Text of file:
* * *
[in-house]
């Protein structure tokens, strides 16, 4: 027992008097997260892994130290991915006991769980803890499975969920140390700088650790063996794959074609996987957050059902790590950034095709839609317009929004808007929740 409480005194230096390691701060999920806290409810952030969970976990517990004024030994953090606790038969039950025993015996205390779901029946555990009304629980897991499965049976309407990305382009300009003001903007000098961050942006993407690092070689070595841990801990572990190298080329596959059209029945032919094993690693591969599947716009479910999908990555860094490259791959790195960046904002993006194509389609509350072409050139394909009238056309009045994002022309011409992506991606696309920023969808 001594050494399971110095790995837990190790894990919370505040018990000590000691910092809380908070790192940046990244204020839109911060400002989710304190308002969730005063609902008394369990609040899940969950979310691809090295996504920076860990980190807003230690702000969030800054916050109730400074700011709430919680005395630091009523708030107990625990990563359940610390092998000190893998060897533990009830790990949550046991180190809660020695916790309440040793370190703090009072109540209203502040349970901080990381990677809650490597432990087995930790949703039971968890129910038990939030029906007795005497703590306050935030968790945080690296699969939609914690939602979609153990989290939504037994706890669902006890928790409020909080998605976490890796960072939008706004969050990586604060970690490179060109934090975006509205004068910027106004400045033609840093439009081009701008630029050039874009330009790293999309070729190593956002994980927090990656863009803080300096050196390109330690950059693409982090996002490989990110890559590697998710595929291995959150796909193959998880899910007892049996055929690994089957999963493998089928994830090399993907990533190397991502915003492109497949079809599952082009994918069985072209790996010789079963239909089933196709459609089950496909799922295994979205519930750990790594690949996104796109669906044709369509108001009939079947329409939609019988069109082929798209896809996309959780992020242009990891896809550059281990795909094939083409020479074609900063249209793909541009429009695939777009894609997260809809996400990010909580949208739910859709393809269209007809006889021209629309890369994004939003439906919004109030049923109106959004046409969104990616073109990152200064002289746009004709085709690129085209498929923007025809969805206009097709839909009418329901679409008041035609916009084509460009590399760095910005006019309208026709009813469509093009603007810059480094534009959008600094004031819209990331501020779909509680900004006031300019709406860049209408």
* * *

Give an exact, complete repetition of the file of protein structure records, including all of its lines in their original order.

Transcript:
[in-house]
């Protein structure tokens, strides 16, 4: 027992008097997260892994130290991915006991769980803890499975969920140390700088650790063996794959074609996987957050059902790590950034095709839609317009929004808007929740 409480005194230096390691701060999920806290409810952030969970976990517990004024030994953090606790038969039950025993015996205390779901029946555990009304629980897991499965049976309407990305382009300009003001903007000098961050942006993407690092070689070595841990801990572990190298080329596959059209029945032919094993690693591969599947716009479910999908990555860094490259791959790195960046904002993006194509389609509350072409050139394909009238056309009045994002022309011409992506991606696309920023969808 001594050494399971110095790995837990190790894990919370505040018990000590000691910092809380908070790192940046990244204020839109911060400002989710304190308002969730005063609902008394369990609040899940969950979310691809090295996504920076860990980190807003230690702000969030800054916050109730400074700011709430919680005395630091009523708030107990625990990563359940610390092998000190893998060897533990009830790990949550046991180190809660020695916790309440040793370190703090009072109540209203502040349970901080990381990677809650490597432990087995930790949703039971968890129910038990939030029906007795005497703590306050935030968790945080690296699969939609914690939602979609153990989290939504037994706890669902006890928790409020909080998605976490890796960072939008706004969050990586604060970690490179060109934090975006509205004068910027106004400045033609840093439009081009701008630029050039874009330009790293999309070729190593956002994980927090990656863009803080300096050196390109330690950059693409982090996002490989990110890559590697998710595929291995959150796909193959998880899910007892049996055929690994089957999963493998089928994830090399993907990533190397991502915003492109497949079809599952082009994918069985072209790996010789079963239909089933196709459609089950496909799922295994979205519930750990790594690949996104796109669906044709369509108001009939079947329409939609019988069109082929798209896809996309959780992020242009990891896809550059281990795909094939083409020479074609900063249209793909541009429009695939777009894609997260809809996400990010909580949208739910859709393809269209007809006889021209629309890369994004939003439906919004109030049923109106959004046409969104990616073109990152200064002289746009004709085709690129085209498929923007025809969805206009097709839909009418329901679409008041035609916009084509460009590399760095910005006019309208026709009813469509093009603007810059480094534009959008600094004031819209990331501020779909509680900004006031300019709406860049209408």